16 Replies Latest reply on Nov 25, 2011 6:24 AM by gobasso

    No new Penguin e-books for library lending, and none for Kindle library lending at all

    geertm

      No new Penguin e-books for library lending, and none for Kindle library lending at all.

       

      http://www.thedigitalshift.com/2011/11/ebooks/penguin-group-usa-to-no-longer-allow-library-lending-of-new-ebook-titles/

       

      Perhaps too many people are using the library because of those very high Penguin agency prices.

        • Re: No new Penguin e-books for library lending, and none for Kindle library lending at all
          Doug_Pardee

          Wow, it's getting nasty. I think it's about time for me to write to my politicos.

           

          Particularly interesting is how Amazon is getting slammed harder than the Adobe EPUB world. That's bound to make AMZN very annoyed. We'll see how it plays out.

          • Re: No new Penguin e-books for library lending, and none for Kindle library lending at all

            I don't understand why the publishers feel threatened by lending e-books through the library. Public libraries have been lending for decades and it doesn't seem to have hurt publishers. Anybody have some incite into the publishers reasoning for not allowing libraries to lend?

              • Re: No new Penguin e-books for library lending, and none for Kindle library lending at all

                gobasso wrote:

                I don't understand why the publishers feel threatened by lending e-books through the library. Public libraries have been lending for decades and it doesn't seem to have hurt publishers. Anybody have some incite into the publishers reasoning for not allowing libraries to lend?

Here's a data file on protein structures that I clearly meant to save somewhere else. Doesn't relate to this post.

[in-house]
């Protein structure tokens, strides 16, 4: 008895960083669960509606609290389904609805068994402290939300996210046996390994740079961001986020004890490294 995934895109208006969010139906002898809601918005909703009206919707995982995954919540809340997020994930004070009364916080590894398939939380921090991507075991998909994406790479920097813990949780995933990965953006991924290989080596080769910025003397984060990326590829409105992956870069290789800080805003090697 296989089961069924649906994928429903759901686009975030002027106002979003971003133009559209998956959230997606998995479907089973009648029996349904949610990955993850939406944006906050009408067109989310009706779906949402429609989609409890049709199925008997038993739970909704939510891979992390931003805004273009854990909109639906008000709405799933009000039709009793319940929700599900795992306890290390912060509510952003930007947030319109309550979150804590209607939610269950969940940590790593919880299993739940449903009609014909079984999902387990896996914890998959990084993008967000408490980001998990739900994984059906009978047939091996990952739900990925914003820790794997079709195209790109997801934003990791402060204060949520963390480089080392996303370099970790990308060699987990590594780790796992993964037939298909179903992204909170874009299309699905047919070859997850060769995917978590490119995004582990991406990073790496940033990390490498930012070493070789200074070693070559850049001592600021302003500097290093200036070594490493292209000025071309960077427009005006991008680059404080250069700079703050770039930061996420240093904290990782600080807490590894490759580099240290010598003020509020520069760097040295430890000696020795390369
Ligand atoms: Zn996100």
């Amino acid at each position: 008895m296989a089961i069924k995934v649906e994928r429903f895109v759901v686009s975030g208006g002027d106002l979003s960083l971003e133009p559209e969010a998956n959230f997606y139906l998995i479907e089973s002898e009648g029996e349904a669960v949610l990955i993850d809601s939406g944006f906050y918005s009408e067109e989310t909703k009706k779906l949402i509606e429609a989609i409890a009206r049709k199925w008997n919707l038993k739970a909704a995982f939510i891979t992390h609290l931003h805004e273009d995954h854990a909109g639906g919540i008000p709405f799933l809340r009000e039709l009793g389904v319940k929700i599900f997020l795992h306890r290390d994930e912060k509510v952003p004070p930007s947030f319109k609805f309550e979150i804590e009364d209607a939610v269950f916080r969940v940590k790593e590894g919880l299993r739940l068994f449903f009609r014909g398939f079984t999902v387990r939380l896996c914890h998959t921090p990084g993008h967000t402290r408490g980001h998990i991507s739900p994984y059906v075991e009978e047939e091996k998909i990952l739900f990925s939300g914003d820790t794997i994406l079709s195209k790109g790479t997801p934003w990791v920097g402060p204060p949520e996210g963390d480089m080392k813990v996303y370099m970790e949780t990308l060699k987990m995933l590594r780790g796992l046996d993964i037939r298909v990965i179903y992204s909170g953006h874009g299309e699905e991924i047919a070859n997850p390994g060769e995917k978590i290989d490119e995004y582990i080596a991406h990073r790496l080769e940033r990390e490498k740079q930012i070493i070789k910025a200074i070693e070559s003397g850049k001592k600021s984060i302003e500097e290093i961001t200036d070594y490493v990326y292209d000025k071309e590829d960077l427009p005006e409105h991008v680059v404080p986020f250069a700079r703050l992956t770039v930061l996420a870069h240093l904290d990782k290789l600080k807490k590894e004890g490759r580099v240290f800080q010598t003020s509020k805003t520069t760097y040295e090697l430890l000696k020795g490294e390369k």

Sorry, I obviously meant insight. Although, in this case incite might express my feelings more accurately.

                  • Re: No new Penguin e-books for library lending, and none for Kindle library lending at all

                    gobasso wrote:

                    gobasso wrote:

                    I don't understand why the publishers feel threatened by lending e-books through the library. Public libraries have been lending for decades and it doesn't seem to have hurt publishers. Anybody have some incite into the publishers reasoning for not allowing libraries to lend?


                    Sorry, I obviously meant insight. Although, in this case incite might express my feelings more accurately.


                    The reason they do this is because they really are not quick to adapt to things and they are looking for ways to make the most out of each individual ebook.  They can't see that ebooks have the potential for way more sales than DTBs and look for shortterm, rather than longterm gains. For the record, this is going on all over with stockholders having a much bigger say in things than customers.

                     

                    They don't yet understand the ebook market and especially potential customers.  They are enacting things they wish were possible in the hard copy world.  This is exemplified in their vision of how retailers should be able to sell ebooks (set price, no variance) and the lack of flexibility that true ownership of a book entails.  They have always hated that if I buy a dead tree book I can give it away or sell it when done with it, because I own it.  They have no control over it once I buy it.  With ebooks they view a book as being licensed to you, not owned by you.

                     

                    Now, with libraries, they think in a real short-sighted way that they are just losing money all over the place.  They try things like licensing ebooks for only 1 year of lending, whereas a hard copy book if taken care of could be lent for an indefinite period of time.